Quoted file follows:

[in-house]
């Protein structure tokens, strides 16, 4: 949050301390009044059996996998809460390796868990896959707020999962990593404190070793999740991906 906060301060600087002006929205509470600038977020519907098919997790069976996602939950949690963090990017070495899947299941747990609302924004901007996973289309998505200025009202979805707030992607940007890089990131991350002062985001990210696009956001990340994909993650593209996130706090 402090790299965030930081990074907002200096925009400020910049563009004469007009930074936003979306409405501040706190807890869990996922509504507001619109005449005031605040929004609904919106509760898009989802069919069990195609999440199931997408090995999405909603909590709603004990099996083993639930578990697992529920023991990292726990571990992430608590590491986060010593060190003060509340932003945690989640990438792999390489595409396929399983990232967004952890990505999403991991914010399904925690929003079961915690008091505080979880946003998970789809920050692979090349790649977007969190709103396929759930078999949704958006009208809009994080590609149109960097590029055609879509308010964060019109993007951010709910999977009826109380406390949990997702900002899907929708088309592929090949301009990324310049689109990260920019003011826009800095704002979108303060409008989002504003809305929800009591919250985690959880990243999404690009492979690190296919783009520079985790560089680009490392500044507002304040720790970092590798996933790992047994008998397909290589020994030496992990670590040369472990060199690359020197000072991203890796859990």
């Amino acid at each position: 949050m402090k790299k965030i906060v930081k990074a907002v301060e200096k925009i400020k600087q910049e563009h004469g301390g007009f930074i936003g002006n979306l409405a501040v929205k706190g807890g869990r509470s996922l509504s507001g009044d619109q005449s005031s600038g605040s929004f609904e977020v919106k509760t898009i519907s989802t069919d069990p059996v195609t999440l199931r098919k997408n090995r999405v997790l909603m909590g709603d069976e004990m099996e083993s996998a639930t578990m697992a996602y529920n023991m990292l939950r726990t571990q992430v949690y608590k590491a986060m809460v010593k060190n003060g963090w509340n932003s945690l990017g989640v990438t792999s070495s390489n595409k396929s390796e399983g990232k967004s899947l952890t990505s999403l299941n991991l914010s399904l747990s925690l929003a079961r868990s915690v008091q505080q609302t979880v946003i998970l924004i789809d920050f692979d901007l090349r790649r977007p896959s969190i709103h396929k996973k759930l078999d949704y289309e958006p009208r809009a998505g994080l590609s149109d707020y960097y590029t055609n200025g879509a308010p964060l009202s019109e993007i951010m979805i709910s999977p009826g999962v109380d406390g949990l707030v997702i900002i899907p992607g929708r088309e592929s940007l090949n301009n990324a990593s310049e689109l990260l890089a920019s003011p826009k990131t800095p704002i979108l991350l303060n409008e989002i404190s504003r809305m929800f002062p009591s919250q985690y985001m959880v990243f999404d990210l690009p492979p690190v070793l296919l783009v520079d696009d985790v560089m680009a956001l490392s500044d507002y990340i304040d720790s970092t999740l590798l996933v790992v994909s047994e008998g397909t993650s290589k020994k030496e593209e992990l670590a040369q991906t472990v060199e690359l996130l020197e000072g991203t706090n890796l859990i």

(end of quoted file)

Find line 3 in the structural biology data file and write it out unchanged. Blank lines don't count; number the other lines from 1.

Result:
């Amino acid at each position: 949050m402090k790299k965030i906060v930081k990074a907002v301060e200096k925009i400020k600087q910049e563009h004469g301390g007009f930074i936003g002006n979306l409405a501040v929205k706190g807890g869990r509470s996922l509504s507001g009044d619109q005449s005031s600038g605040s929004f609904e977020v919106k509760t898009i519907s989802t069919d069990p059996v195609t999440l199931r098919k997408n090995r999405v997790l909603m909590g709603d069976e004990m099996e083993s996998a639930t578990m697992a996602y529920n023991m990292l939950r726990t571990q992430v949690y608590k590491a986060m809460v010593k060190n003060g963090w509340n932003s945690l990017g989640v990438t792999s070495s390489n595409k396929s390796e399983g990232k967004s899947l952890t990505s999403l299941n991991l914010s399904l747990s925690l929003a079961r868990s915690v008091q505080q609302t979880v946003i998970l924004i789809d920050f692979d901007l090349r790649r977007p896959s969190i709103h396929k996973k759930l078999d949704y289309e958006p009208r809009a998505g994080l590609s149109d707020y960097y590029t055609n200025g879509a308010p964060l009202s019109e993007i951010m979805i709910s999977p009826g999962v109380d406390g949990l707030v997702i900002i899907p992607g929708r088309e592929s940007l090949n301009n990324a990593s310049e689109l990260l890089a920019s003011p826009k990131t800095p704002i979108l991350l303060n409008e989002i404190s504003r809305m929800f002062p009591s919250q985690y985001m959880v990243f999404d990210l690009p492979p690190v070793l296919l783009v520079d696009d985790v560089m680009a956001l490392s500044d507002y990340i304040d720790s970092t999740l590798l996933v790992v994909s047994e008998g397909t993650s290589k020994k030496e593209e992990l670590a040369q991906t472990v060199e690359l996130l020197e000072g991203t706090n890796l859990i």